Too many brands think if they've got a Facebook page, a Twitter account, and maybe an Instagram or Pinterest feed, they're doing all they can to reach the social generation. But millennials trust strangers over friends – so if your whole millennial marketing strategy is limited to social networks, you're not hosting the right party.
Boomers may be big spenders, but their kids will be the largest consumer generation in history. Young people aged 17-34 today – the millennials or Gen Y – will spend more than $200 billion annually starting in 2017, and $10 trillion in their lifetimes.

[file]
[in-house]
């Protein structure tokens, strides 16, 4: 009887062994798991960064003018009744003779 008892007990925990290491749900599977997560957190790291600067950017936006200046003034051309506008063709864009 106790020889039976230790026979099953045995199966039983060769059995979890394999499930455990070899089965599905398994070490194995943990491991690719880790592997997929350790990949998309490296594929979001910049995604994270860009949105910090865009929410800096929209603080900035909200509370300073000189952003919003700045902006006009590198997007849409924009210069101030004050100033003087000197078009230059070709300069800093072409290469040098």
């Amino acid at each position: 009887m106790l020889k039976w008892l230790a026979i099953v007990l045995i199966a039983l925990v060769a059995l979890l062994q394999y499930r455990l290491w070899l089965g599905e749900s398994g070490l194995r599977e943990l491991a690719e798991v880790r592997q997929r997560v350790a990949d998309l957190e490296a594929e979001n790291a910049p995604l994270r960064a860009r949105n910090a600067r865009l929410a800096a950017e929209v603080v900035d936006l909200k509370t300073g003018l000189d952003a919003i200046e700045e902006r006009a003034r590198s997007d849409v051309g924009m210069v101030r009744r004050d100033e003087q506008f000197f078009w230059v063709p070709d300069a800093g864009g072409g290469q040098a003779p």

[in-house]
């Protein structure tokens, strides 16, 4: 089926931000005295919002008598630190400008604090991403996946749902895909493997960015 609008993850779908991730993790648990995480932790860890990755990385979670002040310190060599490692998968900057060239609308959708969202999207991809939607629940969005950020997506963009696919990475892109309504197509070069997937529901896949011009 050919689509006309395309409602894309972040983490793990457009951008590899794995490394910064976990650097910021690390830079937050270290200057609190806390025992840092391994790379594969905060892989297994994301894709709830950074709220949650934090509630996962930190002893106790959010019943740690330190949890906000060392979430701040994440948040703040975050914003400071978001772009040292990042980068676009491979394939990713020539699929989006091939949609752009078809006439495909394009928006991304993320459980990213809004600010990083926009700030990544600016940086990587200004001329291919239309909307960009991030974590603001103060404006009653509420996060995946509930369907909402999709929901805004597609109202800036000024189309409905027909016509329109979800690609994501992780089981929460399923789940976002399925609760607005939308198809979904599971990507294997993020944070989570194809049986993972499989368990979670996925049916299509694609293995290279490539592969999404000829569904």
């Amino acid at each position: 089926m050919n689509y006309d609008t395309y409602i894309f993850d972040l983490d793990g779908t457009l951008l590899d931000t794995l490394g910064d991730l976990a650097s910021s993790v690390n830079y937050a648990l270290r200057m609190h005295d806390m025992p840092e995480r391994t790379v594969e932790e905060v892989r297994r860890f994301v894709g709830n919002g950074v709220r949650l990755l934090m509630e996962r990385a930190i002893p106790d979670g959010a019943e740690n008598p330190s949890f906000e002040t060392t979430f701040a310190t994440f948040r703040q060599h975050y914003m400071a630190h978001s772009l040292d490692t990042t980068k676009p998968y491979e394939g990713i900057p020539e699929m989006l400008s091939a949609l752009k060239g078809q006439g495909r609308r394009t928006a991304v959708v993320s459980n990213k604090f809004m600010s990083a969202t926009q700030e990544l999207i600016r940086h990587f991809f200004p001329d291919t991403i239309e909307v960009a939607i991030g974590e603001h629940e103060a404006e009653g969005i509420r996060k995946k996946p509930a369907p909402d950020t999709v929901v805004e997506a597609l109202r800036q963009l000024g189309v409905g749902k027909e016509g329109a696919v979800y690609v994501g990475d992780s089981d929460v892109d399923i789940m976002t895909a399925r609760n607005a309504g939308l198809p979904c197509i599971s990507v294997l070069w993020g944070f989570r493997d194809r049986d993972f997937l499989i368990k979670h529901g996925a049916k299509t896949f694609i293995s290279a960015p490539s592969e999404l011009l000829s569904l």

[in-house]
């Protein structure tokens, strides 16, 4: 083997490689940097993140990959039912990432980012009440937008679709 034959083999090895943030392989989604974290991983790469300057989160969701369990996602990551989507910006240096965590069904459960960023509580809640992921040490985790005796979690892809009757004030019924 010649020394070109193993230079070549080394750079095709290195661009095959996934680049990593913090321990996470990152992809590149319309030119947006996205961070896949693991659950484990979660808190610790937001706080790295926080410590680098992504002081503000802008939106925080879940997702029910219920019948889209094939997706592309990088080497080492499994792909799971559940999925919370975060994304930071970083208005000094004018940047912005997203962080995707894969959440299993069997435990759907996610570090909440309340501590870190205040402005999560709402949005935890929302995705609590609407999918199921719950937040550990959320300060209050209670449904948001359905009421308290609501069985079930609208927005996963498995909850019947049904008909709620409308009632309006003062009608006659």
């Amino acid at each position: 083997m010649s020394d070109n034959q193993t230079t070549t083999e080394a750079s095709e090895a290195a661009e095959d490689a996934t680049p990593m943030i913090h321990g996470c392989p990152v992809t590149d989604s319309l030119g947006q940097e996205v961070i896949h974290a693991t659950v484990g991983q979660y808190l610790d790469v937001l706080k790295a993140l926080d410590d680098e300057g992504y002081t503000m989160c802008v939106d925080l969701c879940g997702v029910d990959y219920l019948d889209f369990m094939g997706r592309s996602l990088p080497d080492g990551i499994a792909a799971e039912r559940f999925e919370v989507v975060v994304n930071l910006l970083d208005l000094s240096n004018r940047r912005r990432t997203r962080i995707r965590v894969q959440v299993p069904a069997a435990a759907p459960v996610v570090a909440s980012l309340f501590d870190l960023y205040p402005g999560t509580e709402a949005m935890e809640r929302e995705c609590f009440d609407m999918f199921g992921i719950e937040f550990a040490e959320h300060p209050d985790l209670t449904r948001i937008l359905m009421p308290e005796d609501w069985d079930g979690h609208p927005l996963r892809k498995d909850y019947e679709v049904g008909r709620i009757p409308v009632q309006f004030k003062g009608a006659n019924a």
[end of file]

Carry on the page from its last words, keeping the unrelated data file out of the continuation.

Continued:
But with every brand clamoring for Gen Y's attention, how can you gain mindshare among the most mobile, tech-savvy, social generation in history? The answer is to host a killer party they won't want to miss. For a brand, that means creating engaging content for millennials to consume and share with friends; offering ways for them to share their opinions on your brand; and making it easy for them to find "expert" opinions on your products.
Everyone knows it takes a mix of magic, planning, and execution to host an unforgettable party. So before you can get young people to come to your brand party, you have to understand the motives and behaviors of this unique generation. Millennials are the first generation to wring 26 hours out of a 24-hour day by multitasking on multiple devices at once; 80% of millennials report using two or more Internet devices while watching TV.